YouTube, Digital Note-Taking, and Home Recording

Tom Ionescu (MMus, BEd) is a Toronto-based musician currently playing and having played with Jane’s Party, Shad, Dwayne Gretzky, and Ferraro among many others. For the past 16 years he’s been sharing his on-stage and in-studio musical experience with his private music students of all ages.

Teaching music has changed so much in the last two months. I’ve been fortunate to move my lessons online. Though not without hurdles, it has been a fun and ultimately rewarding experience. I am going to share a few tips and resources I’ve discovered during this process.

Moving Online

The biggest challenge of switching to online lessons was not being able to rely on some of the same strategies that before would only work in person. ‘Jamming’ and performing songs together are some of the most fun and rewarding parts of taking instrument lessons and I used to love incorporating these into my lessons. However, due to technical issues, it is just not possible to incorporate these strategies for online learning. Instead, I’ve spent some time researching and developing a new curriculum based on the vast amount of resources available. Here are some that I have come across that helped me not only migrate my earlier practice to online, but which have also enriched and diversified my teaching in general.


With every new piece I present to students, I now include a YouTube how-to video, music video, play-along video, etc. from the vast number of videos already available out there. YouTube also has the ability to slow down videos (from the settings wheel), so students are able to practice their chords and solos at more manageable tempos for learning. I’ve also taken to incorporating a sort of analysis segment to learning certain pieces, by finding a live video of the artist performing the given piece and with the student discuss articulation, technique, phrasing, dynamics, song form, etc. in the context of an actual professional performance.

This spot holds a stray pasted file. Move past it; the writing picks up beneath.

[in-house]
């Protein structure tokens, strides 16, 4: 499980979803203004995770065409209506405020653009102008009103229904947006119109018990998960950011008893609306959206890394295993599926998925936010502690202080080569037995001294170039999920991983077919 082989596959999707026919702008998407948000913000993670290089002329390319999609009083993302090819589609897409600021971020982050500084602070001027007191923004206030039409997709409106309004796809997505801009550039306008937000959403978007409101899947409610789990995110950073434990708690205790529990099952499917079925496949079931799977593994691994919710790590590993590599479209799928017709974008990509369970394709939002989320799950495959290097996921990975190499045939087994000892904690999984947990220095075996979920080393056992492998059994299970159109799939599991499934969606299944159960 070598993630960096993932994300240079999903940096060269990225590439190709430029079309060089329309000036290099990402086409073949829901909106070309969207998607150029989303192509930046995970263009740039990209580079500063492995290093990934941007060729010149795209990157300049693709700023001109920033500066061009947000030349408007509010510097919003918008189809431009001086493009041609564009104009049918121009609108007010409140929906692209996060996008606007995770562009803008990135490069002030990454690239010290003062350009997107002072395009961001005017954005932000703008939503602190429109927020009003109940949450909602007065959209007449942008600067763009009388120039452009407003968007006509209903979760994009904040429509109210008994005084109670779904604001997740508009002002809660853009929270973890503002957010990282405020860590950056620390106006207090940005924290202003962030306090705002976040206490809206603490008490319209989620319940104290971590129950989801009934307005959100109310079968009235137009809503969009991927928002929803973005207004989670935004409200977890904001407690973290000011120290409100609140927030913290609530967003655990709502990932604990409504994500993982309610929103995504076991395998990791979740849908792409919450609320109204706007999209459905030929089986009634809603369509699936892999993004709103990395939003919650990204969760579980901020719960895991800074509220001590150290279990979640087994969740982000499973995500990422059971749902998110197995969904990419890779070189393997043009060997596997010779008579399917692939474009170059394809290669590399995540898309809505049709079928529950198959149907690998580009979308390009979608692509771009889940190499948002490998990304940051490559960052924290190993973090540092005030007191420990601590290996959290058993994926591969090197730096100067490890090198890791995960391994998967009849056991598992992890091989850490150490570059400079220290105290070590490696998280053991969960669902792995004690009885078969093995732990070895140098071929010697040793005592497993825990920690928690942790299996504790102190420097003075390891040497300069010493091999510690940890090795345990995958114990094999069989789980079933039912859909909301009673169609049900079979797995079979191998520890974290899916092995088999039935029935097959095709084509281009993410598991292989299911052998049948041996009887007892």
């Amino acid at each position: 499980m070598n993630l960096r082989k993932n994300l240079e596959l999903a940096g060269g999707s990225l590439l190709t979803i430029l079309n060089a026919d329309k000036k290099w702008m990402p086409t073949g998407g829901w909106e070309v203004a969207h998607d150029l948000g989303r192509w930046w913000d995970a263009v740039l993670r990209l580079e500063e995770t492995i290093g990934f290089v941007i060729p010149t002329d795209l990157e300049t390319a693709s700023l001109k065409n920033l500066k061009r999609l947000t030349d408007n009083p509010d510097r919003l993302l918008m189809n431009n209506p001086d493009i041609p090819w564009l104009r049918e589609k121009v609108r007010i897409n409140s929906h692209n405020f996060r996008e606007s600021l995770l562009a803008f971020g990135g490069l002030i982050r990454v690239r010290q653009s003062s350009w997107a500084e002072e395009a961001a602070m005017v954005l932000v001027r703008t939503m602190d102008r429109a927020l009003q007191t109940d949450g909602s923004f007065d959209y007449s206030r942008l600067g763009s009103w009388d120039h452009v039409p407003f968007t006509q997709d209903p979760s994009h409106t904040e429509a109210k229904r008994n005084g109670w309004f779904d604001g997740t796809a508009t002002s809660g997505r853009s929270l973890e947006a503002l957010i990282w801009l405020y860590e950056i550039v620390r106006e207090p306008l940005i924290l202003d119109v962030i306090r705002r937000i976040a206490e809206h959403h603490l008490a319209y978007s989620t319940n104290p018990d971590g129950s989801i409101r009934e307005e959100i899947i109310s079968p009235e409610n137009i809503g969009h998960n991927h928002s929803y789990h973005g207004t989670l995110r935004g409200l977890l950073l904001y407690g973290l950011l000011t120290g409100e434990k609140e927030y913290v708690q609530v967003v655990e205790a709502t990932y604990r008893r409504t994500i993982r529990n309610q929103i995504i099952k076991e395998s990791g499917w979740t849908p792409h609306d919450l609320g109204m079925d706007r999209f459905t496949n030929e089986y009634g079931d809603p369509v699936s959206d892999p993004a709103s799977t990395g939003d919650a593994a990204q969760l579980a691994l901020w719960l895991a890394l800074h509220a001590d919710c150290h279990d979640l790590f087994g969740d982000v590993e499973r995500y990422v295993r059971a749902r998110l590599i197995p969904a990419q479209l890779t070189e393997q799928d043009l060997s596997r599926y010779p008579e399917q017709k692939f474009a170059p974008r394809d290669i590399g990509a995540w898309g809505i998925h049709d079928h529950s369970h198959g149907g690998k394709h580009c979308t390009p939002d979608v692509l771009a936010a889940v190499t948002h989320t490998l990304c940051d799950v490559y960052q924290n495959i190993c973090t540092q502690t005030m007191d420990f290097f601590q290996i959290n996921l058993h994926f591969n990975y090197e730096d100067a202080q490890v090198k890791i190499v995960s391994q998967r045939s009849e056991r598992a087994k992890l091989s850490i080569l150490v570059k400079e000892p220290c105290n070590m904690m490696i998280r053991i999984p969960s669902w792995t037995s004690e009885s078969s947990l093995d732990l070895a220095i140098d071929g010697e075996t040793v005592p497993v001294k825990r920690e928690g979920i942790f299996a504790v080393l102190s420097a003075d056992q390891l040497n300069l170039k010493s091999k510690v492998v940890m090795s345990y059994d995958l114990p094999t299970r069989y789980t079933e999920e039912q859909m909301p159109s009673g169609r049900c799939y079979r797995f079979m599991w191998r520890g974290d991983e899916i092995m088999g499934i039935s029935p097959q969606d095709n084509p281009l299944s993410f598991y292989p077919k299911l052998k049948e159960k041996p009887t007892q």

Note Taking & Accountability

I make great use of Zoom’s whiteboard feature. I also strongly recommend some sort of drawing tablet to go along with it (I have a Wacom tablet I also use for Photoshop work). This was a HUGE game changer for me when I began to implement it. It obviously takes the place of writing notes in a student’s workbook, but I take a minute or two at the end of the lesson to send all notes from the class to the student or parent via email. Before, I would frequently have to rely on my students remembering to bring their books to class, and keep their work organized. Via email, all work is ensured to reach parents, creating a clear log of what was covered for both parents and students.

Home Recording

Finally, one realm which I have been increasingly inspired to explore for my students has been that of recording. Because we are all using a machine which has the ability to capture our speaking voice, we are also able to then record our instruments with the same hardware. I have been encouraging students to use free software to record their song ideas, backing tracks to practice to, or performances of their assigned piece. Response has been all over the map, with some kids enthralled by the creative potential of this, while others intimidated or confused. As with all learning, a differentiated approach needs to be taken here to ensure that each student can find their way in the vast world of sound recording. Students have submitted amazing work and are continuing to get inspired in this new medium.

I look forward to exploring and discovering more apps, websites, and platforms to enhance my teaching. The students seem more excited than ever, and I’ve found motivation in the challenge that these times have presented.